Hi all. FNG here. I like the CC and SD sections of these forums, so as a form of introduction, I thought I might repost an article I was asked to write for another forum last month. Don't worry, the info below is STILL valid. :biglaugh:
All too often we find ourselves listening to or reading about an incident involving someone's reaction to a deadly situation and wondering how WE would have reacted. We often spot the mistakes the other person made tactically, and sometimes these mistakes are glaring. Some fail to have a weapon, some have the weapon in an inaccessible place, some fail to recognize a threat, and some are just “wrong place, wrong time” sort of guys.
I think that we all realize the importance of training with our duty or carry weapon, and am sure the most of us practice regularly. The question we should ALL ask ourselves is, “How realistic is my training?”
I often see people bring a few pistols to the local range, and they do fire accurately and hit what they shoot at (sometimes!), but rarely do I see someone actually practice the draw. I do wonder how often we practice drawing from our holsters, whether a duty holster, or your typical CCW holster. For those of us guys who wear a “shoot me first” vest or otherwise cover our holster, how often do we practice drawing and firing a concealed weapon from UNDER concealment? I am sure that we often practice “weak hand” shooting, but have you ever tried to draw your weapon with the weak hand? You might find that with your chosen method of carrying, if your strong hand is injured, YOU ARE UNARMED for all intents and purposes.
Many times, I find that people carry a pistol without a round chambered. This is NOT typical among trained shooters, but many choose to use the “Israeli Draw”, and rack the slide while drawing a semi-automatic pistol. If the situation allows, I usually ask them why, and after the inevitable demonstration of how quick they can do this, I request that they do it “strong hand only”. It gives them something to think about.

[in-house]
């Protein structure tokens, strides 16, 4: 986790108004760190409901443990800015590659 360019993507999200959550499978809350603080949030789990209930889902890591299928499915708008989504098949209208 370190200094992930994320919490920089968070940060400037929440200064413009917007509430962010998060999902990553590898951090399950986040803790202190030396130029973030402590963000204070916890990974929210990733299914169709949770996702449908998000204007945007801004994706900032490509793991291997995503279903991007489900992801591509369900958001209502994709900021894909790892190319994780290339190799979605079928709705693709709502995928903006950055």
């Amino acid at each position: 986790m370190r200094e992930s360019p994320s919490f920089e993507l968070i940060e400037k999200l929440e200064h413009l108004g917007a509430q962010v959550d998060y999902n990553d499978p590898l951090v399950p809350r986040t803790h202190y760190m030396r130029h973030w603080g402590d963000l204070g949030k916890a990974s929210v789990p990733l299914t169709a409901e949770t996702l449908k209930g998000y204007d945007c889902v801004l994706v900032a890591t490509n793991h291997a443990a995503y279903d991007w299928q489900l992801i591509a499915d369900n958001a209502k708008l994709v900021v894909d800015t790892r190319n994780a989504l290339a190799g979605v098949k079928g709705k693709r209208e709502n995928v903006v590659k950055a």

Think about the basic steps you perform to fire your pistol. Do you use a particular grip that works great on the range? Now, try that grip with one hand. Do you have to significantly change your strong hand grip with the weak hand is removed? If you do, you are practicing to have an unfamiliar grip on the pistol when you need it the most!
Do you always fire from the same stance? Your accuracy will suffer if you cannot fire from that stance in a real life situation. How much? Who knows, but why not practice from a variety of stances, to include sitting, lying down, and most importantly moving.
Do you keep a gun on your nightstand beside your eyeglasses? What if you need the pistol FAST, and knock your glasses to the floor, or simply don't have time to put them on? Ever practice without your glasses to see how well you can still shoot if you can’t see any sight? It might be a good thing to know!
The examples of “real” training are limited only by your personal experience. Some may have unique situations that they never realize they need to incorporate into their regular training!
The point to all this rambling is to impress on the mind of the discerning shooter, that things can go very different in real life than they do on the range. Don’t take the short-cuts in your practice and training. Don’t train for the “best case” scenario, as this is usually NOT the one that your will find yourself in. Look at every single piece of the Personal Defense puzzle and make sure that you think about and practice everything!
Remember, surviving a lethal situation can begin MONTHS before the few seconds of the actual event.